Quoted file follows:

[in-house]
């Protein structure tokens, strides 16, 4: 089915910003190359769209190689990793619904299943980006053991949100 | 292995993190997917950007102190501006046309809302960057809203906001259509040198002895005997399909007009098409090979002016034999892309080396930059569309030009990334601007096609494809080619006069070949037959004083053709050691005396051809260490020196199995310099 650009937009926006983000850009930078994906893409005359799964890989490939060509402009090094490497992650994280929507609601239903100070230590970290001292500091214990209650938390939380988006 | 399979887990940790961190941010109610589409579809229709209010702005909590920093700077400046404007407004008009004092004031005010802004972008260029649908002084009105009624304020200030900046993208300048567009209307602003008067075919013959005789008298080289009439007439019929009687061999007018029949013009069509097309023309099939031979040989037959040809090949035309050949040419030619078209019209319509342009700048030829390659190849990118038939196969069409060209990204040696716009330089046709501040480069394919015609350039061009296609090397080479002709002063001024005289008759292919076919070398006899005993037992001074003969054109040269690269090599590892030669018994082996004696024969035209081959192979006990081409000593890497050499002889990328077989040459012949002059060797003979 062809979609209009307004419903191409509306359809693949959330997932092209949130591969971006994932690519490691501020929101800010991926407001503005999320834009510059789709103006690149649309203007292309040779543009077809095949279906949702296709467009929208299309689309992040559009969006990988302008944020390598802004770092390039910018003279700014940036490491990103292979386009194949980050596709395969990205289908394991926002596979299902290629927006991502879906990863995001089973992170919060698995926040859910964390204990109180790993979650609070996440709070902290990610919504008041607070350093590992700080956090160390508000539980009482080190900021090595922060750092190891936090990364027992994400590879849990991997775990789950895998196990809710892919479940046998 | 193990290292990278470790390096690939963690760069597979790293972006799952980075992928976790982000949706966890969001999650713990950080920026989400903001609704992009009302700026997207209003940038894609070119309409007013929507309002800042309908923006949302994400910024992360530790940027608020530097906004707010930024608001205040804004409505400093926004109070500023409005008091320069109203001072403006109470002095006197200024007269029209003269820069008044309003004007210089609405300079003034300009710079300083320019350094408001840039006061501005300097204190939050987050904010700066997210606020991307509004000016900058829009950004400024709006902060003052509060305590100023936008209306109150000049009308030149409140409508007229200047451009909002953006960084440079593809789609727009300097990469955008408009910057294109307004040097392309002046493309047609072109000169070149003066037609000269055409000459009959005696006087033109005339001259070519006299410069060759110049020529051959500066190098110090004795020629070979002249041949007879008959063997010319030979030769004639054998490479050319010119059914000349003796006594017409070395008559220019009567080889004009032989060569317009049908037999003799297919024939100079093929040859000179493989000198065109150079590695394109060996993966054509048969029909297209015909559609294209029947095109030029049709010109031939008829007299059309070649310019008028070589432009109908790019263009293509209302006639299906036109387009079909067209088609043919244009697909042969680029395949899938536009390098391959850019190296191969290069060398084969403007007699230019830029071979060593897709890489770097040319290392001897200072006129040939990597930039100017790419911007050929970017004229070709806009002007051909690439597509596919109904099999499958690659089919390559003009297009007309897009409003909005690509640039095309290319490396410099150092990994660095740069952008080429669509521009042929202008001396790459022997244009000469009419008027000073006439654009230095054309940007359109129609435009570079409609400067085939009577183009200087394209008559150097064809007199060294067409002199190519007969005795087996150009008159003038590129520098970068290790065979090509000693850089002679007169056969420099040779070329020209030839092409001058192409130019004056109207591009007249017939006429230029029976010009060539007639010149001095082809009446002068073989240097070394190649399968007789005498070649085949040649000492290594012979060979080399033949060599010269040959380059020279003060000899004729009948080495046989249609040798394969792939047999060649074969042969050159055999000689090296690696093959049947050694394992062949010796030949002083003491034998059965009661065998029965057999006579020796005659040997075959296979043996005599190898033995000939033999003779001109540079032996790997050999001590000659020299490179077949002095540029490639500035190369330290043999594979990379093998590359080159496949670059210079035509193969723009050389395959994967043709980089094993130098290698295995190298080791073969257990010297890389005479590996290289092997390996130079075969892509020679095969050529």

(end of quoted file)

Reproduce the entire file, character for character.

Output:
[in-house]
């Protein structure tokens, strides 16, 4: 089915910003190359769209190689990793619904299943980006053991949100 | 292995993190997917950007102190501006046309809302960057809203906001259509040198002895005997399909007009098409090979002016034999892309080396930059569309030009990334601007096609494809080619006069070949037959004083053709050691005396051809260490020196199995310099 650009937009926006983000850009930078994906893409005359799964890989490939060509402009090094490497992650994280929507609601239903100070230590970290001292500091214990209650938390939380988006 | 399979887990940790961190941010109610589409579809229709209010702005909590920093700077400046404007407004008009004092004031005010802004972008260029649908002084009105009624304020200030900046993208300048567009209307602003008067075919013959005789008298080289009439007439019929009687061999007018029949013009069509097309023309099939031979040989037959040809090949035309050949040419030619078209019209319509342009700048030829390659190849990118038939196969069409060209990204040696716009330089046709501040480069394919015609350039061009296609090397080479002709002063001024005289008759292919076919070398006899005993037992001074003969054109040269690269090599590892030669018994082996004696024969035209081959192979006990081409000593890497050499002889990328077989040459012949002059060797003979 062809979609209009307004419903191409509306359809693949959330997932092209949130591969971006994932690519490691501020929101800010991926407001503005999320834009510059789709103006690149649309203007292309040779543009077809095949279906949702296709467009929208299309689309992040559009969006990988302008944020390598802004770092390039910018003279700014940036490491990103292979386009194949980050596709395969990205289908394991926002596979299902290629927006991502879906990863995001089973992170919060698995926040859910964390204990109180790993979650609070996440709070902290990610919504008041607070350093590992700080956090160390508000539980009482080190900021090595922060750092190891936090990364027992994400590879849990991997775990789950895998196990809710892919479940046998 | 193990290292990278470790390096690939963690760069597979790293972006799952980075992928976790982000949706966890969001999650713990950080920026989400903001609704992009009302700026997207209003940038894609070119309409007013929507309002800042309908923006949302994400910024992360530790940027608020530097906004707010930024608001205040804004409505400093926004109070500023409005008091320069109203001072403006109470002095006197200024007269029209003269820069008044309003004007210089609405300079003034300009710079300083320019350094408001840039006061501005300097204190939050987050904010700066997210606020991307509004000016900058829009950004400024709006902060003052509060305590100023936008209306109150000049009308030149409140409508007229200047451009909002953006960084440079593809789609727009300097990469955008408009910057294109307004040097392309002046493309047609072109000169070149003066037609000269055409000459009959005696006087033109005339001259070519006299410069060759110049020529051959500066190098110090004795020629070979002249041949007879008959063997010319030979030769004639054998490479050319010119059914000349003796006594017409070395008559220019009567080889004009032989060569317009049908037999003799297919024939100079093929040859000179493989000198065109150079590695394109060996993966054509048969029909297209015909559609294209029947095109030029049709010109031939008829007299059309070649310019008028070589432009109908790019263009293509209302006639299906036109387009079909067209088609043919244009697909042969680029395949899938536009390098391959850019190296191969290069060398084969403007007699230019830029071979060593897709890489770097040319290392001897200072006129040939990597930039100017790419911007050929970017004229070709806009002007051909690439597509596919109904099999499958690659089919390559003009297009007309897009409003909005690509640039095309290319490396410099150092990994660095740069952008080429669509521009042929202008001396790459022997244009000469009419008027000073006439654009230095054309940007359109129609435009570079409609400067085939009577183009200087394209008559150097064809007199060294067409002199190519007969005795087996150009008159003038590129520098970068290790065979090509000693850089002679007169056969420099040779070329020209030839092409001058192409130019004056109207591009007249017939006429230029029976010009060539007639010149001095082809009446002068073989240097070394190649399968007789005498070649085949040649000492290594012979060979080399033949060599010269040959380059020279003060000899004729009948080495046989249609040798394969792939047999060649074969042969050159055999000689090296690696093959049947050694394992062949010796030949002083003491034998059965009661065998029965057999006579020796005659040997075959296979043996005599190898033995000939033999003779001109540079032996790997050999001590000659020299490179077949002095540029490639500035190369330290043999594979990379093998590359080159496949670059210079035509193969723009050389395959994967043709980089094993130098290698295995190298080791073969257990010297890389005479590996290289092997390996130079075969892509020679095969050529």